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Successful first test run of Alstom Coradia iLint fuel cell train; signed letters of intent for 60 trains

Alstom successfully performed the first test run at 80 km/h (50 mph) of the fuel cell passenger train Coradia iLint (earlier post) on its own test track in Salzgitter, Lower Saxony (Germany). An extensive test campaign will be conducted in Germany and Czech Republic in the coming months before the Coradia iLint performs its first passenger test runs on the Buxtehude–Bremervörde–Bremerhaven–Cuxhaven (Germany) route beginning of 2018.

The four-week test runs currently underway in Salzgitter aim at confirming the stability of the energy supply system based on coordinated interaction between the drive, the fuel cell and the battery of the vehicle. The braking power is also being tested to check the interface between the pneumatic and the electric brake.

The Coradia iLint is the first low-floor passenger train worldwide powered by a hydrogen fuel cell, which produces the electrical power for the traction. Coradia iLint combines different innovative elements: clean energy conversion; flexible energy storage in batteries; and smart management of the traction power and available energy. Based on Alstom’s flagship Coradia Lint diesel train, Coradia iLint is suited for operation on non-electrified networks. It enables sustainable train operation while maintaining high train performance.


The dynamic tests are performed at Salzgitter plant at 80 km/h and in Velim (Czech Republic) at up to 140 km/h (87 mph), the maximum speed of the Coradia iLint. For the purpose of the tests, a mobile filling station has been erected in Salzgitter to pump gaseous hydrogen into the pressure tank of the Coradia iLint.

The hydrogen used for the test runs is the by-product of an industrial process, which is reasonably reused as a waste product. In the long term, Alstom aims to support the hydrogen production from wind energy.

The vehicle has already successfully completed the static commissioning process. All electrical and pneumatic functions of the trains have been tested and verified at standstill. TÜV Süd has certified the safety of the battery, the pressure tank system and the fuel cell for the coming test phases.

The Coradia iLint was designed by Alstom teams in Germany at Salzgitter’s site, center of excellence for regional trains and in France notably in Tarbes, center of excellence for traction systems and Ornans for the motors. This project benefits from the support of the German ministry of Transport and Digital infrastructure. Alstom has already signed letters of intent for 60 trains with the German states of Lower Saxony, North Rhine-Westphalia, Baden-Württemberg and the Hessian transport association ‘Rhein-Main-Verkehrsverbund’.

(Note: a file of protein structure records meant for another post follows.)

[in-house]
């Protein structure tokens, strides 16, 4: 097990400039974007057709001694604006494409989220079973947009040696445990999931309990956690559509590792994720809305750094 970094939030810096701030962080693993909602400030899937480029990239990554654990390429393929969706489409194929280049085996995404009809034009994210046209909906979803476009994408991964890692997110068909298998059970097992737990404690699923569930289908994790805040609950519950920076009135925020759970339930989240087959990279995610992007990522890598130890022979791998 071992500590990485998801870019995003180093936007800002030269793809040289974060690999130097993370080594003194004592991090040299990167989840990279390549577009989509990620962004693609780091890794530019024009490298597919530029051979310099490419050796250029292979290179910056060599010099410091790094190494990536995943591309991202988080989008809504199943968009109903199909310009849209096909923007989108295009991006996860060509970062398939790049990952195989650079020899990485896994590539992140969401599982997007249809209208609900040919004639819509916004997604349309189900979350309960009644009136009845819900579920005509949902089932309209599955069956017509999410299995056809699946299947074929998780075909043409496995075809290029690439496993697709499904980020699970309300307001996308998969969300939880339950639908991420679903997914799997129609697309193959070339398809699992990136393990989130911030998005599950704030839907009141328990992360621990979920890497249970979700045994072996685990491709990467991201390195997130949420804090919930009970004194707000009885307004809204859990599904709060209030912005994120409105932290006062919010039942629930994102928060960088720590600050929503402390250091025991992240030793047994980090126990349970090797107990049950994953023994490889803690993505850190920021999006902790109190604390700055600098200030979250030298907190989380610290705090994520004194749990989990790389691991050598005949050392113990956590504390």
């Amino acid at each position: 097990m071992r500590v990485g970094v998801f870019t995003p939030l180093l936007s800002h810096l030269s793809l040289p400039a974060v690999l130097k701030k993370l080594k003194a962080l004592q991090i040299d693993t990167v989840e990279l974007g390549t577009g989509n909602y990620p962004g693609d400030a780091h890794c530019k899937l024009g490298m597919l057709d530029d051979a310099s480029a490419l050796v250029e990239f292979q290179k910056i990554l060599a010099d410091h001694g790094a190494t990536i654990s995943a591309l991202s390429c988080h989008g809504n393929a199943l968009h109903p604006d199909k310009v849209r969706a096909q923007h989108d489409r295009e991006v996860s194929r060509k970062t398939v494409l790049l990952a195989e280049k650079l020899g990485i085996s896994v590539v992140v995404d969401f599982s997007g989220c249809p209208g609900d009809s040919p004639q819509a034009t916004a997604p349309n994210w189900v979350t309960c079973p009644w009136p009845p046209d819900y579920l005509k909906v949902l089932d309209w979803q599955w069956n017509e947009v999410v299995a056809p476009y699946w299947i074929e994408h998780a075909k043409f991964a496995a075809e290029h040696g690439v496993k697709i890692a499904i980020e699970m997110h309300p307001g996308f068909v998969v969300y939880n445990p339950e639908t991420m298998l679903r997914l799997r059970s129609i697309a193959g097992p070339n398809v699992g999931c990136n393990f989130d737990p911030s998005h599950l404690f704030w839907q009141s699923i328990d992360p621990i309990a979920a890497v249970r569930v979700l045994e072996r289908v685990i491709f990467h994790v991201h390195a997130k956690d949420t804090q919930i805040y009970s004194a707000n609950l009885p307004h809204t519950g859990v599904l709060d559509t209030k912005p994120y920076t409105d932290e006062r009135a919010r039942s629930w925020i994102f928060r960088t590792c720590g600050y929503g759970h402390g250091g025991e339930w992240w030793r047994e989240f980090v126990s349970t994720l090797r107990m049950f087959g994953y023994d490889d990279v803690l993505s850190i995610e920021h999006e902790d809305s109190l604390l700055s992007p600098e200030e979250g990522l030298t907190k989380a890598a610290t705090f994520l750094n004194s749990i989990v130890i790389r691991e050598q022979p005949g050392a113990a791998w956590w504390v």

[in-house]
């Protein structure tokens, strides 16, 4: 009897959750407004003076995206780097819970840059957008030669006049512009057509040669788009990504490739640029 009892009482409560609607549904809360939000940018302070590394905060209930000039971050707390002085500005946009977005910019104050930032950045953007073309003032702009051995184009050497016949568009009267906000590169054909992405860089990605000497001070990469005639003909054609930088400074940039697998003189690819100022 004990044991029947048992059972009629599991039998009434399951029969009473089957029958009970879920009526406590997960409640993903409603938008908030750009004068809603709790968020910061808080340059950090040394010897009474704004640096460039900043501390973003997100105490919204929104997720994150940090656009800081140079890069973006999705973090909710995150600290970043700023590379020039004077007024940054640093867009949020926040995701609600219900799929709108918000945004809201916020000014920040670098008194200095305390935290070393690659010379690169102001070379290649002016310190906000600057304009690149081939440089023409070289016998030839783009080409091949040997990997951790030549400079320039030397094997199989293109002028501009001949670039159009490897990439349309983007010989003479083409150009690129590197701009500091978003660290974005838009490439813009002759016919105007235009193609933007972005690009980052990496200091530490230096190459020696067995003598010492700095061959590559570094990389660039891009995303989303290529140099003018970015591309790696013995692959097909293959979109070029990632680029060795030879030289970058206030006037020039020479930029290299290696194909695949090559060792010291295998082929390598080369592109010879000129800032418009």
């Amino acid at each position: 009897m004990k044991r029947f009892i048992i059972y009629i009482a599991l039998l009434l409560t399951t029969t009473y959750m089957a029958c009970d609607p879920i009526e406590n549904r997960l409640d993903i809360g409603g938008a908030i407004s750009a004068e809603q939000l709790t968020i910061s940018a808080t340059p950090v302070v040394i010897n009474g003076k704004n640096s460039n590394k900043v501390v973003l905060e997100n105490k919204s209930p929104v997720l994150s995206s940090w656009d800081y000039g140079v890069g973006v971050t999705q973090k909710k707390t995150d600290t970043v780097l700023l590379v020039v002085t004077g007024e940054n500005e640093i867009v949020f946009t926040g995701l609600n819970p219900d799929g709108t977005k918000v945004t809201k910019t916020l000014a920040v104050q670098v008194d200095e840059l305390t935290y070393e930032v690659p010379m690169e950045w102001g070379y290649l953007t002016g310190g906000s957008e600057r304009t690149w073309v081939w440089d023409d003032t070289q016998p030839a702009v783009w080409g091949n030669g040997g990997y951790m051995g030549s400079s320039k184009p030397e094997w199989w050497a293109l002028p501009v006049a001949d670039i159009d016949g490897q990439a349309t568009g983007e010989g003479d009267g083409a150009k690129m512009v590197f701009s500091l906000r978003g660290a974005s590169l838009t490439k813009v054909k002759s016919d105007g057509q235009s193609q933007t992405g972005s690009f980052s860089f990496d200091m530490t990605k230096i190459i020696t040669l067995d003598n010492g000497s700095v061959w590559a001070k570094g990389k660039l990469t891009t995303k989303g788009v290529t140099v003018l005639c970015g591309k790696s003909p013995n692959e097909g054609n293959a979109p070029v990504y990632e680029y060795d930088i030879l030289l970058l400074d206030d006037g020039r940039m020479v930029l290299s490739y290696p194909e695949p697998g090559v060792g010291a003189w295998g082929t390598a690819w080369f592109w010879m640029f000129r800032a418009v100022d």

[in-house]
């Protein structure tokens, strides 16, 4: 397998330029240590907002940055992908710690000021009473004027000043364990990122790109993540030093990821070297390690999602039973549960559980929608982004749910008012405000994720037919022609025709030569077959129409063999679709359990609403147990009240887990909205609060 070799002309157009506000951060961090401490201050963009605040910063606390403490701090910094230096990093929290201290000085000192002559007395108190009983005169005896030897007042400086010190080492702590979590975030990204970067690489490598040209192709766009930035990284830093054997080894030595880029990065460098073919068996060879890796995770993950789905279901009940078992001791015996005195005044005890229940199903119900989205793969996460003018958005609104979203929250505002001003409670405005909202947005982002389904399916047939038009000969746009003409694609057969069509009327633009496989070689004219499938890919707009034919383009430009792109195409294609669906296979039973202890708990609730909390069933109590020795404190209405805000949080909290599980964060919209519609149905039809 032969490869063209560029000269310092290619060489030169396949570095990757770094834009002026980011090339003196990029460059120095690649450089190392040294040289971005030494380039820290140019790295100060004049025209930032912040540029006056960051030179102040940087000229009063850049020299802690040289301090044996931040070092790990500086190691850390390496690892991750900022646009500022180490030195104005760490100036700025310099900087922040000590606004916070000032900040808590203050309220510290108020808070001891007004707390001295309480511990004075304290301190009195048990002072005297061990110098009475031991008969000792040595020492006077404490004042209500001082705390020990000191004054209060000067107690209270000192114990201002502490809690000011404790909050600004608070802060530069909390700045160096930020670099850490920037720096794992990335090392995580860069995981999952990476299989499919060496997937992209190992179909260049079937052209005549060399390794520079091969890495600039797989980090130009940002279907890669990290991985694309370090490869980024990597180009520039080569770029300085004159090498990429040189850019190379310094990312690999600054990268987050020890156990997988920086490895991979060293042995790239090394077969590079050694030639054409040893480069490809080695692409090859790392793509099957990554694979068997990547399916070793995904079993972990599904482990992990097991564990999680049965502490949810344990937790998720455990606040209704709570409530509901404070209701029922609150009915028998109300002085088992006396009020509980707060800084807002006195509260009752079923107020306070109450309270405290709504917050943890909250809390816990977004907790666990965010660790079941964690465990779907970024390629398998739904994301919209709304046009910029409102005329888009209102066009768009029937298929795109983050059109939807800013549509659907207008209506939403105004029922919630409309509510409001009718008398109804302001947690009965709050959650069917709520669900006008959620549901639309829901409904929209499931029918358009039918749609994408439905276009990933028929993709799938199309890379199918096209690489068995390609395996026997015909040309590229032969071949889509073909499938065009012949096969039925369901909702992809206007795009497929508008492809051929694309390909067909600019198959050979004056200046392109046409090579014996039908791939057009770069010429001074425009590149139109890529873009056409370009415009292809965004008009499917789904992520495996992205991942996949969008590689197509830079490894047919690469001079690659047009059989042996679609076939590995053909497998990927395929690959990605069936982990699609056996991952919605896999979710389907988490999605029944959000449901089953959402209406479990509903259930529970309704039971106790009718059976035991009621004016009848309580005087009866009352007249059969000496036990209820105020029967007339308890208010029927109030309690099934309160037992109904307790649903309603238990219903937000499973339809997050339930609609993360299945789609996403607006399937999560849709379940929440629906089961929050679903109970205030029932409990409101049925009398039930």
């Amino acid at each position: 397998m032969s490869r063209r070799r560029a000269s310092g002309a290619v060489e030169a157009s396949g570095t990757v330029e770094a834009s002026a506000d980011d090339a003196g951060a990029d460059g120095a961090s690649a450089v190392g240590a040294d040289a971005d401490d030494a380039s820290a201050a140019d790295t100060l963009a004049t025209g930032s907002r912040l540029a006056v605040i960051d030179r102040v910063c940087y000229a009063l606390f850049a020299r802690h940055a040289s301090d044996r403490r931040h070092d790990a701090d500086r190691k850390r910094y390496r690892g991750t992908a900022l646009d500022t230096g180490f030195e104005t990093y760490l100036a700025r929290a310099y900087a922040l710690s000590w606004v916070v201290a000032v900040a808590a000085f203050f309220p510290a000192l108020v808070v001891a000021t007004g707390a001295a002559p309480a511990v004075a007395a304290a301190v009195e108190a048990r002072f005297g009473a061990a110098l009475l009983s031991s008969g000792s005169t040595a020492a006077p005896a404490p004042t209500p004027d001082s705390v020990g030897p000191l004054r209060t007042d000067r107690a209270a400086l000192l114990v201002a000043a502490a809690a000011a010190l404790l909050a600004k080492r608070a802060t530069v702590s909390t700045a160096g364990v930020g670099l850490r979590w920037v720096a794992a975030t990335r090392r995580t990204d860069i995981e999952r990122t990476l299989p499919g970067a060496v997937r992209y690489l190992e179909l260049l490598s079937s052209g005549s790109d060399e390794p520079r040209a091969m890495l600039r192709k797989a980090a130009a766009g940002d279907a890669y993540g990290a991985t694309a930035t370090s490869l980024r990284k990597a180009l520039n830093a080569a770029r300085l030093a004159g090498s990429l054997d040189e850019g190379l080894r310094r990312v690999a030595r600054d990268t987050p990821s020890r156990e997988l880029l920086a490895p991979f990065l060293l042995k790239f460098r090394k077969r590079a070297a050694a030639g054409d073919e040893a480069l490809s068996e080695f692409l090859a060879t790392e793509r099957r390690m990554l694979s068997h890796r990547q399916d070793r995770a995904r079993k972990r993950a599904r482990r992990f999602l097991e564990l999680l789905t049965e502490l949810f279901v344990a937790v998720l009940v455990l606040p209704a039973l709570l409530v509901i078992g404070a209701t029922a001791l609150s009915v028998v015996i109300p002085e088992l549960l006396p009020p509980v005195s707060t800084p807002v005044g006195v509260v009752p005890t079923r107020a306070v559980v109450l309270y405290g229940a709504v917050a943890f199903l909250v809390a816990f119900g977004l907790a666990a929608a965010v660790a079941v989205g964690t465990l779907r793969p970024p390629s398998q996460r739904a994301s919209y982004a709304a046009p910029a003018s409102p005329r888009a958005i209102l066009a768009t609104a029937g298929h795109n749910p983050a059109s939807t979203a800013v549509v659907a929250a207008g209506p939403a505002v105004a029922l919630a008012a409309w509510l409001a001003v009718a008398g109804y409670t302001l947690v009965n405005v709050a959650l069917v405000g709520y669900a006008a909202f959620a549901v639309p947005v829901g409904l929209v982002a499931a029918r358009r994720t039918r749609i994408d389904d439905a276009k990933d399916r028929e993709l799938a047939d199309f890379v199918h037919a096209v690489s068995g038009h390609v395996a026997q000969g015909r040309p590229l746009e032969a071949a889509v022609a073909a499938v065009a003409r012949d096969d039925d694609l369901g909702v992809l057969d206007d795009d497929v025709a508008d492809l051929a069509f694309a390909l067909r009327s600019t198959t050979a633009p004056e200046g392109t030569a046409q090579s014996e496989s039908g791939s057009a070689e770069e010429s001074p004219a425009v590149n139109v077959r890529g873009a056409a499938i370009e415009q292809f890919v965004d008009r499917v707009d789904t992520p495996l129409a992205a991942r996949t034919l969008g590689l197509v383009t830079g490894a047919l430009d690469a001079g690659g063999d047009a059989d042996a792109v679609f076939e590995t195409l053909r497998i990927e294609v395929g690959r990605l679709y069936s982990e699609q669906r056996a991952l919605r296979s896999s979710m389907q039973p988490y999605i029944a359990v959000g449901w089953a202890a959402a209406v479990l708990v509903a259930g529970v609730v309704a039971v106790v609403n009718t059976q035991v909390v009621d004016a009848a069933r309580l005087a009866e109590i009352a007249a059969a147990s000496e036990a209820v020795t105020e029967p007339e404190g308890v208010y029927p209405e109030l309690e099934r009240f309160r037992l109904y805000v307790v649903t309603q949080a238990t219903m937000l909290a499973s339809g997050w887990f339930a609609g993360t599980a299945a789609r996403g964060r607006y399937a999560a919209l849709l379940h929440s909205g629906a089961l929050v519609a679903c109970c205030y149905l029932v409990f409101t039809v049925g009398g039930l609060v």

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Always believed that the best use of Fuel Cell Tech is long range transportation. The Buxtehude–Bremervörde–Bremerhaven–Cuxhaven train can complete a 500 mile (800 kilometer) journey on a full tank of hydrogen, which is enough for one day according to Alstom. It operates 24 hours a day during the work week. In the US most rail networks are non-electrified, so the use of FC trains would reduce the large expense to electrify these networks. Low noise, zero pollution 90 mph trains may be a better solution than High Speed Rail in many parts of the US (which is the focus of the Alston train).
FC tech can have a major impact on transportation in the areas of long range transport such as inter-city rail and trucks, even short haul air transport, e.g. helicopters.


Good move Alston.

This could be the ideal solution to replace existing polluting diesel passenger trains in USA and Canada (and many other countries) without having to electrify the rail network.

More powerful units could also replace existing diesel freight locomotives?

What are we waiting for?


Trains, ships, trucks are all good uses for fuel cells whether MCFC, SOFC or PEM. Use LH2 for energy density and safety.


Hydrogen fuelcell experimentations have been around since more than 20 years, yep no sustainable market have been found. Since then many folks have collected ton of useless subsidies and we still don't know at all how they produce this hydrogen and at what cost, LOL. If we had a cheap hydrogen infrastructure, it will be possible to add hydrogen tanks to gasoline and diesel cars and trucks where the hydrogen boost and clean emissions and improve mileage at low cost but not even a scientific or producer is talking about it, LOL.

By the way the comment section of autobloggreen is completely removed since two weeks without any notice, they are so boring.

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